Ever go on a barefoot stroll in the garden, only to run inside crying from the stinging, burning sensation left by the leaves of that vicious and voracious weed– stinging nettle?
Sorry, was that just me? I’m kind of a drama queen.
But even if you’ve been burned by this inconspicuous pointy-leaf groundcover, like me, resist the urge to weed it all out of your garden! Stinging nettle is actually a phenomenal herb to have at hand.
Brewed into a tea, stinging nettle has numerous health benefits and has been used as a natural remedy since the dawn of time… or at least since someone figured out how to boil water to make tea.
It’s kind of catch-all for a cornucopia of ailments, including muscle and joint pain, urinary disorders, allergies, skin irritations, and digestive problems.
9 Incredible Health Benefits of Nettle Tea
As a natural remedy for many types of allergies, nettle is considered effective by people who have sensitive allergies. Those that try it often swear by its effectiveness, preferring it over anti-allergy medicines.
Muscle and Joint Pain Relief
Due to its natural anti-inflammatory and analgesic properties, nettle tea treats muscle and joint pain.
In fact, one study evaluated the effect on people with osteoarthritis that used nettle in combination with non-steroidal anti-inflammatory drugs (NSAIDs). The study found that this combination increased the effectiveness of the drug to relieve arthritic pain.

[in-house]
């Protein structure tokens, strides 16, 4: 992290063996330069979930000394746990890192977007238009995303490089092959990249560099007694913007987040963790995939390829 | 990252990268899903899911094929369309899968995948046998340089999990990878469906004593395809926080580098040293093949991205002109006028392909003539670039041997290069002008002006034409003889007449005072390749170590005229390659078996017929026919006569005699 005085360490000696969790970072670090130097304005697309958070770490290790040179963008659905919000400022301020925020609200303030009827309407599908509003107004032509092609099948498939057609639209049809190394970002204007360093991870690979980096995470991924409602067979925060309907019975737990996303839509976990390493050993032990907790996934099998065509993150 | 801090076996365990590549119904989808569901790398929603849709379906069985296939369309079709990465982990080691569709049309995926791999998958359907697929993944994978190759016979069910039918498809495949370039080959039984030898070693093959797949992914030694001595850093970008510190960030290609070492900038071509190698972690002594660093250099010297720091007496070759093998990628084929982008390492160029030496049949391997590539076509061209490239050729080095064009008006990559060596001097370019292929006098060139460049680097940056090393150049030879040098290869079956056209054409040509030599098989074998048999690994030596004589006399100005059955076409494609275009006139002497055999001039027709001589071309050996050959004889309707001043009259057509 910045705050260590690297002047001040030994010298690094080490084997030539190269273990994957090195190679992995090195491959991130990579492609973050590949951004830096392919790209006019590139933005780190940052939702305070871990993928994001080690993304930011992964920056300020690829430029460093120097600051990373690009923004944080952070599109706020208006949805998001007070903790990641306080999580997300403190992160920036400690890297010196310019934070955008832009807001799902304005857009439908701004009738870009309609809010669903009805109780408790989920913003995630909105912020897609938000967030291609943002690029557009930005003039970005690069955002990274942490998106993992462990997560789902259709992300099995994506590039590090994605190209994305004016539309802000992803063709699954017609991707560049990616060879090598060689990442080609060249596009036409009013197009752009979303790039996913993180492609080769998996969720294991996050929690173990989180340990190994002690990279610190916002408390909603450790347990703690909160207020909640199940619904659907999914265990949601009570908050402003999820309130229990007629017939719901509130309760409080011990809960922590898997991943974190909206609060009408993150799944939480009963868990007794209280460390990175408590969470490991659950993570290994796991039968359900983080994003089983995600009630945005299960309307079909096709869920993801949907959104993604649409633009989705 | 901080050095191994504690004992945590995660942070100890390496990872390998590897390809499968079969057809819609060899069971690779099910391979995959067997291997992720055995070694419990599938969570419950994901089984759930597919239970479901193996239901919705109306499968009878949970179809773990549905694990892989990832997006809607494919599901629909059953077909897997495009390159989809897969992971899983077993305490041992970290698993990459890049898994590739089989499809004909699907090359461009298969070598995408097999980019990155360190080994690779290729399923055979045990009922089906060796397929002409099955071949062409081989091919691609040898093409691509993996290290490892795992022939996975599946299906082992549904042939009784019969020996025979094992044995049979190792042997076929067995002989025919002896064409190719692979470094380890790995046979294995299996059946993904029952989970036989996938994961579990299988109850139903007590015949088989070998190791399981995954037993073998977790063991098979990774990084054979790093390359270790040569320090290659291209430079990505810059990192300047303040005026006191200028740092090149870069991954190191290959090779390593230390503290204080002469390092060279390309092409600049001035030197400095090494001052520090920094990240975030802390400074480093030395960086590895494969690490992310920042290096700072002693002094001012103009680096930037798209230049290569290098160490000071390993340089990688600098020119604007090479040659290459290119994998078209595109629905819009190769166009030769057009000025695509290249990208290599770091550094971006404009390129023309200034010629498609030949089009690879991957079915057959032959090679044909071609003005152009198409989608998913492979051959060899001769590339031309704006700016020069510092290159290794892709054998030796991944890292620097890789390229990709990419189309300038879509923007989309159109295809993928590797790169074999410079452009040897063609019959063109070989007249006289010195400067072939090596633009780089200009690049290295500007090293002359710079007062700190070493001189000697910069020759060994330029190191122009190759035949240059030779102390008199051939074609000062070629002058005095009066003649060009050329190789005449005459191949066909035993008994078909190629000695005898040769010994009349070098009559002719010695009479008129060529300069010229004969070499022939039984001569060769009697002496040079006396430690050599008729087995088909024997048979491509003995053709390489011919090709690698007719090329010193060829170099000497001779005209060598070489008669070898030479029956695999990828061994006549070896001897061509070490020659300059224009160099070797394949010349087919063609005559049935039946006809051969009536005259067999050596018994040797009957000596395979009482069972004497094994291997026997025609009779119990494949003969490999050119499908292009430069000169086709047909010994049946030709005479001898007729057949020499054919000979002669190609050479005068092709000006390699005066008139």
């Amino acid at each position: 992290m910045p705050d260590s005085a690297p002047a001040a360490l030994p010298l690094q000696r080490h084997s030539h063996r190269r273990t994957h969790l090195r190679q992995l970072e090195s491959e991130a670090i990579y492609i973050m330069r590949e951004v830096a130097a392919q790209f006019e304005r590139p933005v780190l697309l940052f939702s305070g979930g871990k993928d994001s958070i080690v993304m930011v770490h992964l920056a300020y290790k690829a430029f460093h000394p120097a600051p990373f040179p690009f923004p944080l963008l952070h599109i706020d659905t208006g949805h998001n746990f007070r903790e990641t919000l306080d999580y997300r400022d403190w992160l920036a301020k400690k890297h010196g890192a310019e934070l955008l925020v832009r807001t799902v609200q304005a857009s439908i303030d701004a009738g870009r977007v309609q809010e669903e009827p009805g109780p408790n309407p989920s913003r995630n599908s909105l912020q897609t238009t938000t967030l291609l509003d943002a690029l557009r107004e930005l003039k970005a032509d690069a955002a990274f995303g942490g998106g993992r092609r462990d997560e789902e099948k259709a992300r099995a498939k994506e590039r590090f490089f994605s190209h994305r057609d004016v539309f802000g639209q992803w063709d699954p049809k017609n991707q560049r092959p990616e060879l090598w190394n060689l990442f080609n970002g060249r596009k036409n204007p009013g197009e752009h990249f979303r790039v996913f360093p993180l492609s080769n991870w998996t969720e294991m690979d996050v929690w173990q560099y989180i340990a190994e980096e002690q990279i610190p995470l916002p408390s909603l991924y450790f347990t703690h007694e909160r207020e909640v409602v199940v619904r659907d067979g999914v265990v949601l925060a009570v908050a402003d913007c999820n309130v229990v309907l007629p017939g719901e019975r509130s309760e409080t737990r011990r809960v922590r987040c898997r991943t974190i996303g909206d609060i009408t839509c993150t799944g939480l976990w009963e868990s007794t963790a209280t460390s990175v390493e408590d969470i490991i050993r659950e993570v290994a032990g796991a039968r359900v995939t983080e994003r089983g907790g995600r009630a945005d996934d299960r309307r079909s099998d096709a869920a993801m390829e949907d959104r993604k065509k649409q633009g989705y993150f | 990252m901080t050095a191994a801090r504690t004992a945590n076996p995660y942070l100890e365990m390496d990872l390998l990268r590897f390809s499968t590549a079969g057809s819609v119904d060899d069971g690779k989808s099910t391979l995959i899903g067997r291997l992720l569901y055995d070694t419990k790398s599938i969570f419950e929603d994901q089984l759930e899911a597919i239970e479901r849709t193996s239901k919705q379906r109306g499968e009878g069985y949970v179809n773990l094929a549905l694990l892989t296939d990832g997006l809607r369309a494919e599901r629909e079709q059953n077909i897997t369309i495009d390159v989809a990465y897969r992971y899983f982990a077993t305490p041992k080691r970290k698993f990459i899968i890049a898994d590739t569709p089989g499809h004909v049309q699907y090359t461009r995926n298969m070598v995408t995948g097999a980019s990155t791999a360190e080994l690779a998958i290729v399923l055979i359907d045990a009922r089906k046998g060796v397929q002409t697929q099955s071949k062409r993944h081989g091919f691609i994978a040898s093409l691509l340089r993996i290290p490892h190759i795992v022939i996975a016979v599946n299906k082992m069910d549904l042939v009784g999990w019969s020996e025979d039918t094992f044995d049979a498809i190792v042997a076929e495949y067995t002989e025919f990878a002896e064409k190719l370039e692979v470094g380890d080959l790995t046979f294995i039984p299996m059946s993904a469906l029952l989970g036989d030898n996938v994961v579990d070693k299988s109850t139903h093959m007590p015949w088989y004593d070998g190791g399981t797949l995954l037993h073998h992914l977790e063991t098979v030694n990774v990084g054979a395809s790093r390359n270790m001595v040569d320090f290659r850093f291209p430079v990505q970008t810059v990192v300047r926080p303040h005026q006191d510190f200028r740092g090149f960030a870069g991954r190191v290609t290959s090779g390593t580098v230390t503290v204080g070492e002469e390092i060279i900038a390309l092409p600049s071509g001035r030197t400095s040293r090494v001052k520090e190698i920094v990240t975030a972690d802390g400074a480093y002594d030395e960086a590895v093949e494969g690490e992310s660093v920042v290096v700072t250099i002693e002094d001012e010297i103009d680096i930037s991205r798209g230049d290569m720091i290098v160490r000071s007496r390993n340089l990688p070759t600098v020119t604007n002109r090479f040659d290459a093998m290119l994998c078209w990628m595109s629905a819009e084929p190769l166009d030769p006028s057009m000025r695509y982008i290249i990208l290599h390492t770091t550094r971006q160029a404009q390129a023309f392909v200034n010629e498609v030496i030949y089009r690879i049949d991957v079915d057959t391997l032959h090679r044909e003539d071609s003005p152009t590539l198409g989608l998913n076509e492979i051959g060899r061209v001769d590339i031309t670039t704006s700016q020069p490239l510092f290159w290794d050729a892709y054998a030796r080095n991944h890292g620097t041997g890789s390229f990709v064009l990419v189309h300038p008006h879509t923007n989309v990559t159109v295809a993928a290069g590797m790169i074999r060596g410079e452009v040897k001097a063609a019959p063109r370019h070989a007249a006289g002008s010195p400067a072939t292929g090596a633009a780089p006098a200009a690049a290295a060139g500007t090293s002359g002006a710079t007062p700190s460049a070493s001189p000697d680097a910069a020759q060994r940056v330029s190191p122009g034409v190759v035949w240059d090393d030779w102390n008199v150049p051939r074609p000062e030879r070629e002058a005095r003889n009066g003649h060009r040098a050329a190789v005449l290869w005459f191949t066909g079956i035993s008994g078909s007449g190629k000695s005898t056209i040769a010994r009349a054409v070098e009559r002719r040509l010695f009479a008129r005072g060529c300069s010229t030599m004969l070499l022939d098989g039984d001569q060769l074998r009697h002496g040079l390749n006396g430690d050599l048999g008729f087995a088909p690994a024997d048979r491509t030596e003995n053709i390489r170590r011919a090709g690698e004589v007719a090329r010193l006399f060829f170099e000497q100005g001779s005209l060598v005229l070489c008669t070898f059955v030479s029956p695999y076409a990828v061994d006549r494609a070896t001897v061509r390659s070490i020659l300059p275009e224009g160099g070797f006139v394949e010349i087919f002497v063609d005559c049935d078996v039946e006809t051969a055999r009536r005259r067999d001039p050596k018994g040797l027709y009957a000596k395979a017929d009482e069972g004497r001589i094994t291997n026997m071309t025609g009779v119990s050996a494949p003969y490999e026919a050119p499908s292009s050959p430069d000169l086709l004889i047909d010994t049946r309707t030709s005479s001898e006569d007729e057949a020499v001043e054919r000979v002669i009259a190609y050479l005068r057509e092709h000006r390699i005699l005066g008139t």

Other research shows that the plant relieves the symptoms of osteoarthritis and reduces the need for pain medication.
Bone Density Support
Nettle tea provides high concentrations of calcium, magnesium, and iron. The plant also contains vitamins D and K which help the bones use calcium to protect bone density.
Within our bodies, magnesium is stored in the bones. It supports bone strength and helps with calcium absorption. Generally, low magnesium levels go hand in hand with osteoporosis, a chronic disease of weak and fragile bones.
Four: Heart Health and Anemia Prevention
Nettle is loaded with vitamins and minerals considered to be powerful cardiac protectors. This is because it is a rich source of vitamin A and vitamin C, beta-carotene, and other carotenoids.
Due to its high content of vitamin C and iron—which helps the body boost red blood cell production—it can prevent anemia.
The nettle plant also contains flavonoids called quercetin and kaempferol. They help lower blood pressure and reduce the risk of cardiovascular diseases.
Thanks to this powerful source of iron and potassium, nettle allows blood vessels to relax and helps with healthy circulation.
Nettle has antihistamine, anti-inflammatory, anti-microbial and anti-pain properties. Its long and effective history of treating skin irritations makes it an excellent recommendation in cases of eczema and acne.
It reduces redness and swelling, soothes itching, and fosters faster healing. To take advantage of these skin benefits, consume nettle tea normally and/or apply as a poultice directly to the skin.
Urinary, Kidney, and Prostate Health
Nettle is a diuretic and promotes healthy urination. Therefore, it is commonly used as a natural remedy against urinary tract infections.
Nettle also helps prevent kidney stones. It does this by reducing the accumulation of calcium oxalate crystals in the kidneys that contribute to the formation of the most common types of kidney stones.